The crux of Kliman?s thesis is that the myth of inconsistency arises because theorists incorrectly interpret Marx?s concept of value as occupying a separate system from prices and have wrongly calculated its magnitude using the value of constant capital from the current period as opposed to the prior period. These errors lead to the conclusion that Marx?s value theory is inconsistent and also imply that value is redundant since prices are determined physically by the matrix of physical coefficients and the real wage. However, Kliman argues that a temporal, single system interpretation of value does not encounter inconsistencies ? it is possible therefore to interpret Marx?s value theory in a way that creates consistency between his definitions and premises on the one hand and his results on the other. The failure to replicate Marx?s results is not therefore evidence of logical error on Marx?s part but a failure on the part of his critics to properly interpret Marx?s text.

To defend his claim, Kliman introduces Stigler?s (1965) ?principle of scientific exegesis? ? a criterion for resolving disputes concerning contending interpretations of a text. He argues, quite convincingly, that unless one is willing to ?specify conditions under which one would be willing to concede that one?s interpretation is incorrect,? (p. 61) one is simply asserting, dogmatically, that one?s own interpretation is superior. Kliman argues that it is not sufficient simply to find textual references which support one?s interpretation since this in analogous to choosing data that supports one?s empirical claim. Instead, the principle of scientific exegesis holds that an interpretation ought to be preferred if it is able to establish coherence between definitions and premises on the one hand and conclusions on the other. Kliman argues that contributors to the debate either do not recognize the existence of alternative interpretations of the text or do not provide criteria for evaluating the merits of their interpretation over others.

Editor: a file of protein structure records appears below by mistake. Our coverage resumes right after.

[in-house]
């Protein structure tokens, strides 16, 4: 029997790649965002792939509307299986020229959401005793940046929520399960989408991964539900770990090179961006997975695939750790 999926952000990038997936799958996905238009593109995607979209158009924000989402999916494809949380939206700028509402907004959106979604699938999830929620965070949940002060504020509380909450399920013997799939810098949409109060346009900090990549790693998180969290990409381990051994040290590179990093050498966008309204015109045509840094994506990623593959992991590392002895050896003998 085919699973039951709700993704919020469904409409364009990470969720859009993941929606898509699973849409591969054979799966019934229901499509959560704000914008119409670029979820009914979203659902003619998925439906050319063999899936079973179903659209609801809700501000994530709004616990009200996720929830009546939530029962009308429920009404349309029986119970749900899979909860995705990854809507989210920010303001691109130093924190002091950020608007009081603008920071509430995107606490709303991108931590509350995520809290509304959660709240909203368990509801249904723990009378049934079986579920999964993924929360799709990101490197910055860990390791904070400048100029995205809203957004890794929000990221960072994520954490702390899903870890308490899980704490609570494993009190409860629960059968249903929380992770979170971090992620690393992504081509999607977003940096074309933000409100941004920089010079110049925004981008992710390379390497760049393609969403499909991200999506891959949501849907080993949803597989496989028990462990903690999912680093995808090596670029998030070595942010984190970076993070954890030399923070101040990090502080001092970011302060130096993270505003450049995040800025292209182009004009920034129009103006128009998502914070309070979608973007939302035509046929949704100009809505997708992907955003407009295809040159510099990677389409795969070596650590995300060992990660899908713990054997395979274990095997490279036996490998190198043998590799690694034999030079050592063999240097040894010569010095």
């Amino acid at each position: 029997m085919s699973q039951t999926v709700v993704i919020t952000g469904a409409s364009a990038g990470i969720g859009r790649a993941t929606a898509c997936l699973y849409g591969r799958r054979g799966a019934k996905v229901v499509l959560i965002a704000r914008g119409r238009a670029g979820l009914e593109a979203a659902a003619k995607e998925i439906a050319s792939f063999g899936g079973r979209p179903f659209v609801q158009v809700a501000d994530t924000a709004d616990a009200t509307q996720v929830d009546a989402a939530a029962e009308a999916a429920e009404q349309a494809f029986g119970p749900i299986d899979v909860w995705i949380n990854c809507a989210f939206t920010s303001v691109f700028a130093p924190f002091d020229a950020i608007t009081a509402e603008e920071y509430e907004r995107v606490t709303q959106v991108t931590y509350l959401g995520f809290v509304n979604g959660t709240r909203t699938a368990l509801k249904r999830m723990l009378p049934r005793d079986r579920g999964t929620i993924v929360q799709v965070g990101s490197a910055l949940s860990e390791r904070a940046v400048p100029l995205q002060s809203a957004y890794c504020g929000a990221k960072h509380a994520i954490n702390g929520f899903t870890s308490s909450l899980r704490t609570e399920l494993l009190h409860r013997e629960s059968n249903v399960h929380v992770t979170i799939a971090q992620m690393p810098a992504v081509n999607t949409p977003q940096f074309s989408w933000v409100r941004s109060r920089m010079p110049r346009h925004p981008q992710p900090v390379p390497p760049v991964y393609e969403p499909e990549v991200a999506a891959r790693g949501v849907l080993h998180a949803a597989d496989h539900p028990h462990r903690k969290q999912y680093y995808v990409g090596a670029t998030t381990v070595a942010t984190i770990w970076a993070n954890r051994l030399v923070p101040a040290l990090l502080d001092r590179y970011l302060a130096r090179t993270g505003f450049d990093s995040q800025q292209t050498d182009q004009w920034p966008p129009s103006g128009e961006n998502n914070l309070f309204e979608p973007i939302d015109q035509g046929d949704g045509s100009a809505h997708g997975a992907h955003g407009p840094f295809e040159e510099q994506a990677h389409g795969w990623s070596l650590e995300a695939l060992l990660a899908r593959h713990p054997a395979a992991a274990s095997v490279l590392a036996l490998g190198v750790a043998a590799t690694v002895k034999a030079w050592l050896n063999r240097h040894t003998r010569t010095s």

Kliman then sets out to demonstrate that while simultaneous interpretations are unable to establish coherence between their interpretation of Marx?s definitions and premises on the one hand and his conclusions on the other, his temporal, single system approach can. He introduces a number of simple corn models to demonstrate both the determination of value and prices and the effects of changes in technology on the rate of profit and he compares the results of a simultaneous dual system interpretation with his own. In the case of the transformation problem he argues that simultaneous valuation dual system approaches such as those by Bortkiewicz and Winternitz imply that the profit rate is physically determined and that the dual equality of total prices and total profit and total surplus value and total profit can not hold simultaneously. Single system approaches, because they value constant capital according to its exchange-value, do not encounter these inconsistencies. In the case of the tendency of the rate of profit to fall, Kliman argues that the Okishio theorem relies on simultaneous valuation of input and output; once this is replaced by temporal valuation the rate of profit falls on the introduction of productivity enhancing technological change.